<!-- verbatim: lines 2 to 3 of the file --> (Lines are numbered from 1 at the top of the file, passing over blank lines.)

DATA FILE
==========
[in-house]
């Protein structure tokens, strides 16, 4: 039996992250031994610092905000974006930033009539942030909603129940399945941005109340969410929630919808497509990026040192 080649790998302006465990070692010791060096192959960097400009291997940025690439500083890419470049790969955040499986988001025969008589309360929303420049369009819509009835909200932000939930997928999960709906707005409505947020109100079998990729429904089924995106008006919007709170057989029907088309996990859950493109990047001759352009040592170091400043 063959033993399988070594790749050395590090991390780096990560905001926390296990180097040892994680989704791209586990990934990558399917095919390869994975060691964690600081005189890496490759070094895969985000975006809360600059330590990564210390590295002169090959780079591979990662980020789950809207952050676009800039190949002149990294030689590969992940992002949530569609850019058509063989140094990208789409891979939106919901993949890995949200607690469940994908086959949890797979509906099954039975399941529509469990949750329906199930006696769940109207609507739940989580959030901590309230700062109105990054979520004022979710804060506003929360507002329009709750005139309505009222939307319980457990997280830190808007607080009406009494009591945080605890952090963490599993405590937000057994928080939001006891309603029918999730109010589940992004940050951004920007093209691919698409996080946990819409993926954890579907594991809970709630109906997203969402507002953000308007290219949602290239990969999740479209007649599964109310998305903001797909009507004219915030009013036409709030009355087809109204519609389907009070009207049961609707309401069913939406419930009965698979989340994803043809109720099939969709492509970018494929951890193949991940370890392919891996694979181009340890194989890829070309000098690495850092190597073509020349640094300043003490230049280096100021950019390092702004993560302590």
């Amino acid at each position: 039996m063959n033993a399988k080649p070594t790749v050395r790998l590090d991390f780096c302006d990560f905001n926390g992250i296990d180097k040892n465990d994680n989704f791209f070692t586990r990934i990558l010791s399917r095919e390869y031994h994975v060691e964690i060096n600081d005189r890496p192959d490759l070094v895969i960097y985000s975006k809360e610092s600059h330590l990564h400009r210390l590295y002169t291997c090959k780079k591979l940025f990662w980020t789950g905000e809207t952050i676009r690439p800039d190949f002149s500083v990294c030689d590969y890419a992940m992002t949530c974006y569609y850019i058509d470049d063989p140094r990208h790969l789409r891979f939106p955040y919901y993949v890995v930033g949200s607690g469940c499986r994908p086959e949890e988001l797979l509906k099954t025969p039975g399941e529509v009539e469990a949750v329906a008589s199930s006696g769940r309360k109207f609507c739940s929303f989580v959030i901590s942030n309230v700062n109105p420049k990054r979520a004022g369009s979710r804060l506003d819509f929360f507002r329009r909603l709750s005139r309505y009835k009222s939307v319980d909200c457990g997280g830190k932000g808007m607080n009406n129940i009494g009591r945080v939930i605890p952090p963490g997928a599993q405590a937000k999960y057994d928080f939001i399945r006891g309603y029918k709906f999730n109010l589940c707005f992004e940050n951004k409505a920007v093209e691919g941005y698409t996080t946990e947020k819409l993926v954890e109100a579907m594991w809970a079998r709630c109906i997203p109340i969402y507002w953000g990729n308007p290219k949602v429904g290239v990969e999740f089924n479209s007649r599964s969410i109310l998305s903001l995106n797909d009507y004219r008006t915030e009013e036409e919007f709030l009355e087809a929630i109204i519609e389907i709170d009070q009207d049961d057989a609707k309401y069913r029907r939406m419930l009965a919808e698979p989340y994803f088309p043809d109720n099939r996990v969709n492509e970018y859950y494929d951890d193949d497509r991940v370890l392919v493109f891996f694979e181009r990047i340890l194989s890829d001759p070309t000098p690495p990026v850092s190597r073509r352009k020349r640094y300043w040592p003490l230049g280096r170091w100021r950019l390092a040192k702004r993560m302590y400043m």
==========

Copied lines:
């Protein structure tokens, strides 16, 4: 039996992250031994610092905000974006930033009539942030909603129940399945941005109340969410929630919808497509990026040192 080649790998302006465990070692010791060096192959960097400009291997940025690439500083890419470049790969955040499986988001025969008589309360929303420049369009819509009835909200932000939930997928999960709906707005409505947020109100079998990729429904089924995106008006919007709170057989029907088309996990859950493109990047001759352009040592170091400043 063959033993399988070594790749050395590090991390780096990560905001926390296990180097040892994680989704791209586990990934990558399917095919390869994975060691964690600081005189890496490759070094895969985000975006809360600059330590990564210390590295002169090959780079591979990662980020789950809207952050676009800039190949002149990294030689590969992940992002949530569609850019058509063989140094990208789409891979939106919901993949890995949200607690469940994908086959949890797979509906099954039975399941529509469990949750329906199930006696769940109207609507739940989580959030901590309230700062109105990054979520004022979710804060506003929360507002329009709750005139309505009222939307319980457990997280830190808007607080009406009494009591945080605890952090963490599993405590937000057994928080939001006891309603029918999730109010589940992004940050951004920007093209691919698409996080946990819409993926954890579907594991809970709630109906997203969402507002953000308007290219949602290239990969999740479209007649599964109310998305903001797909009507004219915030009013036409709030009355087809109204519609389907009070009207049961609707309401069913939406419930009965698979989340994803043809109720099939969709492509970018494929951890193949991940370890392919891996694979181009340890194989890829070309000098690495850092190597073509020349640094300043003490230049280096100021950019390092702004993560302590």
């Amino acid at each position: 039996m063959n033993a399988k080649p070594t790749v050395r790998l590090d991390f780096c302006d990560f905001n926390g992250i296990d180097k040892n465990d994680n989704f791209f070692t586990r990934i990558l010791s399917r095919e390869y031994h994975v060691e964690i060096n600081d005189r890496p192959d490759l070094v895969i960097y985000s975006k809360e610092s600059h330590l990564h400009r210390l590295y002169t291997c090959k780079k591979l940025f990662w980020t789950g905000e809207t952050i676009r690439p800039d190949f002149s500083v990294c030689d590969y890419a992940m992002t949530c974006y569609y850019i058509d470049d063989p140094r990208h790969l789409r891979f939106p955040y919901y993949v890995v930033g949200s607690g469940c499986r994908p086959e949890e988001l797979l509906k099954t025969p039975g399941e529509v009539e469990a949750v329906a008589s199930s006696g769940r309360k109207f609507c739940s929303f989580v959030i901590s942030n309230v700062n109105p420049k990054r979520a004022g369009s979710r804060l506003d819509f929360f507002r329009r909603l709750s005139r309505y009835k009222s939307v319980d909200c457990g997280g830190k932000g808007m607080n009406n129940i009494g009591r945080v939930i605890p952090p963490g997928a599993q405590a937000k999960y057994d928080f939001i399945r006891g309603y029918k709906f999730n109010l589940c707005f992004e940050n951004k409505a920007v093209e691919g941005y698409t996080t946990e947020k819409l993926v954890e109100a579907m594991w809970a079998r709630c109906i997203p109340i969402y507002w953000g990729n308007p290219k949602v429904g290239v990969e999740f089924n479209s007649r599964s969410i109310l998305s903001l995106n797909d009507y004219r008006t915030e009013e036409e919007f709030l009355e087809a929630i109204i519609e389907i709170d009070q009207d049961d057989a609707k309401y069913r029907r939406m419930l009965a919808e698979p989340y994803f088309p043809d109720n099939r996990v969709n492509e970018y859950y494929d951890d193949d497509r991940v370890l392919v493109f891996f694979e181009r990047i340890l194989s890829d001759p070309t000098p690495p990026v850092s190597r073509r352009k020349r640094y300043w040592p003490l230049g280096r170091w100021r950019l390092a040192k702004r993560m302590y400043m």